Klaus Schulze
Picture Music (Rerelease)

CD / 3 tracks / 79.59 mins

First up for review from the second batch of SPV Schulze re-issues is the seminal 'Picture Music'. It has been quite rightly numbered as Schulze's third album, ( it's release delayed by legal wrangling at the time). Originally recorded after 'Cyborg' in 1973, but not seeing a release until early 1975. In the meantime 'Blackdance' had been recorded and released, so you see the sequential problem here. I used the term 'seminal' to describe 'Picture Music' in a very deliberate way, as this was the first ever album of pure synth music from Mr. Schulze pointing the way ahead for his music right up to the present day. From the darkness into the light, 'Picture Music' presents the listener with the most cohesive, sparkling little album of Schulze's early career during the first half of the seventies, an album with direction and structure, something which was just not as prevalent in either of his previous recordings, 'Irrlicht', 'Cyborg' or indeed 'Blackdance', all having a more experimental edge to them.

The first thing that hits you with these re-issued album's is how well presented the whole package is, in a double gate leg card folder with the original artwork reproduced as per the original vinyl version,( though it has to be said that there are about six different versions of the cover art out there from previous re-releases). Again high quality transfers feature as an integral part of the card case design. The enclosed 16 page booklet provides photos from the era, a section of interview with the great man himself in 2004, and also a two page write up about the album. By way of a musical bonus on this re-issue we are presented with a rather sizable chunk of 33 minutes of music, (all re-issues will be released with additional material, from the same era whenever possible).

The album opens up with 'Totem', (23.53mins). An ethereal distant, light organ pattern is quickly overtaken by a central sequence of resonant percussive sounding synthwork, Played very much like some kind of electronic tabla, underpinned by the gentle organ motif the track progresses. Never before or since have l come across an extended piece like 'Totem' where a single sound can so easily carry the whole composition. I hear an influence of the American west coast minimalist movement creeping into the Schulze act here, certainly not run of the mill Berlin School, but non the less this is a purposeful slice of electronica that l still find decidedly easy to listen to whenever, wherever. The whole soundscape created works perfectly, the sounds gel brilliantly. The only thing that tells us that this music wasn't made just last week is the use of the rather dated sounding Farfisa organ, (but in these days of retro revival can we really be that sure???).

A change of time signature at the halfway mark heralds………..well, more of the same. The serene synth voicings giving the track a very human, earthly feel. Schulze displaying a real sensibility for the music.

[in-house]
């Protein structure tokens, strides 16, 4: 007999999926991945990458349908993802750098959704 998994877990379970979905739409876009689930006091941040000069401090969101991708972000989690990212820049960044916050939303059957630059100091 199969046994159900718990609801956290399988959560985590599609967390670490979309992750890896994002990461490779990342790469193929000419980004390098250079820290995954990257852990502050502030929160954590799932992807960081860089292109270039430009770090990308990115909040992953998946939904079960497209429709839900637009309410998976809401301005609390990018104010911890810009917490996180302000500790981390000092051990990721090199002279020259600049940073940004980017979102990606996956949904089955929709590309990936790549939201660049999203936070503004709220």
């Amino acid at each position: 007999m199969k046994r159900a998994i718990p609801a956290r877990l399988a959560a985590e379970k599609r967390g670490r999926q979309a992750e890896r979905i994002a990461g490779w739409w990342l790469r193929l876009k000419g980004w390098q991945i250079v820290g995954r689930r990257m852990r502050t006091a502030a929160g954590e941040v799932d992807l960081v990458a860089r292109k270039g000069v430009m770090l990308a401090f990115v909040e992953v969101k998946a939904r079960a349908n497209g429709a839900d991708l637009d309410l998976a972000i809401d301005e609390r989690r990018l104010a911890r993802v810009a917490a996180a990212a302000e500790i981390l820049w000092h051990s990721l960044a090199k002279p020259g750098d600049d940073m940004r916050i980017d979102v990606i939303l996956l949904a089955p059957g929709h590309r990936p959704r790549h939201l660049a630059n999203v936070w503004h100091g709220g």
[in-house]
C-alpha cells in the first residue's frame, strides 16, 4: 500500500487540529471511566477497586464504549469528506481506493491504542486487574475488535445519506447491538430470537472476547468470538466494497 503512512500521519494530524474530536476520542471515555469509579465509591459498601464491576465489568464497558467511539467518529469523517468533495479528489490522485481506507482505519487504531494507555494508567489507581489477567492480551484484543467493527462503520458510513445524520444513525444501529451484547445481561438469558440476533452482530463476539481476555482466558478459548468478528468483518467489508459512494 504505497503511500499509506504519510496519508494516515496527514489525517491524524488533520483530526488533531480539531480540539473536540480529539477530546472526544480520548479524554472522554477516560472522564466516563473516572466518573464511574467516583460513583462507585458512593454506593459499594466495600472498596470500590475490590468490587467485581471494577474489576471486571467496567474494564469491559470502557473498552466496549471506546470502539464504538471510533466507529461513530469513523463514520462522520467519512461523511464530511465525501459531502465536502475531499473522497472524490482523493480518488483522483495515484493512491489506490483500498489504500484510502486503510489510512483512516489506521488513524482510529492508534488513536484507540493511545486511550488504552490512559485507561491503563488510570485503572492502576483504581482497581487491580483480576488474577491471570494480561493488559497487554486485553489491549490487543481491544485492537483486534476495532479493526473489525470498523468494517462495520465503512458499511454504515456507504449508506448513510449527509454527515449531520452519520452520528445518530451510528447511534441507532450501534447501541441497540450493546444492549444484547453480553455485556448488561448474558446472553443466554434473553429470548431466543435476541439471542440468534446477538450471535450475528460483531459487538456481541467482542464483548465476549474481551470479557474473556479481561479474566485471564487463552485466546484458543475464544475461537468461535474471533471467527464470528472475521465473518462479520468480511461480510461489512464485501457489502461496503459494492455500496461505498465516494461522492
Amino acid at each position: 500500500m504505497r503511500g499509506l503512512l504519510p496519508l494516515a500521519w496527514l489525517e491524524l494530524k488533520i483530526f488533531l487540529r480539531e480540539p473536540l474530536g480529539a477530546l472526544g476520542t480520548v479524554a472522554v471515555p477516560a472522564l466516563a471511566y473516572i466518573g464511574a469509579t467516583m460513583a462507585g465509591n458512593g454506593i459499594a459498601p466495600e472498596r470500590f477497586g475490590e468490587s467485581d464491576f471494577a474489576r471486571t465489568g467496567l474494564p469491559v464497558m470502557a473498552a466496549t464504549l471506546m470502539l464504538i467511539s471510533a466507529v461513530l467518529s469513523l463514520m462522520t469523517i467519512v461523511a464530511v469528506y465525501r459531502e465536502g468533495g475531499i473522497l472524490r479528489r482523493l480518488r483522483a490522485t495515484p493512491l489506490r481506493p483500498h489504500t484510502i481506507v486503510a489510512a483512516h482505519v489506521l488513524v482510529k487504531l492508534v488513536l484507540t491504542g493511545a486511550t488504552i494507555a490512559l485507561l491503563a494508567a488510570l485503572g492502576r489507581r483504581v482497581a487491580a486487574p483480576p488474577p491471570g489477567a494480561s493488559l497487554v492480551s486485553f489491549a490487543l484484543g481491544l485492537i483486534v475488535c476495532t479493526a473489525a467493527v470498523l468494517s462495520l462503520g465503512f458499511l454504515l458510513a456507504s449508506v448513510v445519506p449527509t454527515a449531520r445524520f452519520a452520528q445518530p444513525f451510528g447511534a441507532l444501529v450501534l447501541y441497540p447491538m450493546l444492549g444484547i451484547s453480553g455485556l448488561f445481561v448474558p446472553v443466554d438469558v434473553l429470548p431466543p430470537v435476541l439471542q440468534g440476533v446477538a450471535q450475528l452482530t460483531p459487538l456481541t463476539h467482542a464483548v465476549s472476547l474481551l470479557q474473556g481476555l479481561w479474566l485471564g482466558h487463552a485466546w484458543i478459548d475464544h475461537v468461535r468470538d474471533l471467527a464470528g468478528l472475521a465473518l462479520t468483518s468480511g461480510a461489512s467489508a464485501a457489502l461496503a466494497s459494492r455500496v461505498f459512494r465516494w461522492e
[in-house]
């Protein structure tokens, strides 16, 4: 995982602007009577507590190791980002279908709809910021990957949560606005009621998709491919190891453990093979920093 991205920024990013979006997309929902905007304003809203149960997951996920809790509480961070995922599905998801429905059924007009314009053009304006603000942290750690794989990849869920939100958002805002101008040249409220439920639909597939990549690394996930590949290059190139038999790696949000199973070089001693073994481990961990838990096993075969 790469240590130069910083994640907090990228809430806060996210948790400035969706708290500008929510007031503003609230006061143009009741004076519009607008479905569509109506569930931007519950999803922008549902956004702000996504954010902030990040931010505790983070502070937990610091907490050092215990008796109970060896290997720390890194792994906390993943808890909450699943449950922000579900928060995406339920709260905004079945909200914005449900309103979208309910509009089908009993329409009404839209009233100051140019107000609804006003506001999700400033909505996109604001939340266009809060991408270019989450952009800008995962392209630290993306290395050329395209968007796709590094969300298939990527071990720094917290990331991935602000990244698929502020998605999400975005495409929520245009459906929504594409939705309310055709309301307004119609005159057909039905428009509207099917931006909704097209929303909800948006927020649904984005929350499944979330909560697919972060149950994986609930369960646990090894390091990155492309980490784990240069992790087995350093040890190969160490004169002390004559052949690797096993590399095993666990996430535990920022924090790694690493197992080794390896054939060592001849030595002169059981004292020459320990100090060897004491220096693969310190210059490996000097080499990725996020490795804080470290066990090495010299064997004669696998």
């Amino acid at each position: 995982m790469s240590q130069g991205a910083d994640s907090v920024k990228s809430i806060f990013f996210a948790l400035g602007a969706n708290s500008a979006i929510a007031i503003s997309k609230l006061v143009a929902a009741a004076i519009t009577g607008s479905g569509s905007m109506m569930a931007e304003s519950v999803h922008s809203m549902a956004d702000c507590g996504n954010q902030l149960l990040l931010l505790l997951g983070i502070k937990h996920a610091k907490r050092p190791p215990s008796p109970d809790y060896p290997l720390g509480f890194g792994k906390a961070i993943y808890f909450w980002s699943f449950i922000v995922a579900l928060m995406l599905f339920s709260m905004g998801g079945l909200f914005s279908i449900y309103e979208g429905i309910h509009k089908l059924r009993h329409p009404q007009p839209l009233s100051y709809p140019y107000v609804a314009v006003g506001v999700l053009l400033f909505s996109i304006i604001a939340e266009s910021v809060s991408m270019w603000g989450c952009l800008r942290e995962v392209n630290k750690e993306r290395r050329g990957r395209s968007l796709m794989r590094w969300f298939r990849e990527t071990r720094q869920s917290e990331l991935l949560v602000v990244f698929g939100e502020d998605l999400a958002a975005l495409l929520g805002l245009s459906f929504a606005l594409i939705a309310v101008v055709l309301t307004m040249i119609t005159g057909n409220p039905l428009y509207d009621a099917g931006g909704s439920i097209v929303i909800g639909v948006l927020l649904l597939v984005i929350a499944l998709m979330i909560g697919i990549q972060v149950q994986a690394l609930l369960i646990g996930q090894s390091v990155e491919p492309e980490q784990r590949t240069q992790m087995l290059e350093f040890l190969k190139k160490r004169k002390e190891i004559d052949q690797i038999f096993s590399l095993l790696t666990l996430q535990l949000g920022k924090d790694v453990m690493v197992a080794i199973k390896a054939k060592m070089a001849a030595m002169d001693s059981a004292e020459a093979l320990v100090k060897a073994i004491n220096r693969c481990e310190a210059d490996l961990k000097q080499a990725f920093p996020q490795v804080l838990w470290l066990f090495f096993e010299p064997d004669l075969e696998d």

'Mental Door', (23.02mins) coasts in and again we're faced with a track that would act as a template for what was to come from Schulze for the remainder of the seventies. A gentle build from white/pink noise FX into a soundbed of synth and organ before Klaus starts improvising a thick bassline using a sound so fat that he can work his way up the keyboard and get into a screaming solo section still using the same sound. Like most of the album simple but very very effective.

Ah, the tiny patter of drums arrive, building like the solo to a thunderous thrashing of the kit to a point at which it sounds like Klaus is testing it to destruction!!! Synth and organ work tails off the piece in a similar fashion to that employed in the closing refrains of 'Totem' and so ended the original album.

The bonus track now added to this release is a monumental 33 mins worth of music entitled,'C'est Pas La Meme Chose',(my French isn't that hot, but l think it translates as, 'it is not the same thing'). Basically this is a slightly different/ longer version of 'Totem' which was not used due to the constraints of recording time permissible on vinyl LP's. The phase of the recording is also kept in its original recorded state with the resonant percussive sequencing on one channel, the leads and pad sounds on the other,( not recommended for headphone listening l might add). Providing your hifi amplifier has a mono switch the phase can be turned back giving mixed channel playback, (all abit of a silly exercise really for the sake of afew musical purists out there).

So to surmise - if 'Picture Music' were a beverage, it would be a vintage cognac, carefully stored, brought out on a special occasion to be enjoyed by the connoisseur who can really appreciate such a fine old bit of plonk! The fact that an extended piece of music has been added to the album does nothing to detract from inspiration of the original recording. True, 'Timewind' was just around the corner which may have stolen the thunder from 'Picture Music's' arrival, but we're looking back at 1973 not 1975!! Minimalism from the states, (which is as near a sound as you're gonna' find on 'Totem') had produced nothing to compare with this, counterparts Tangerine Dream were in contractual no man's land, this REALLY was a seminal LP, a daring one off. A classic, youbetcha!!! (B22)

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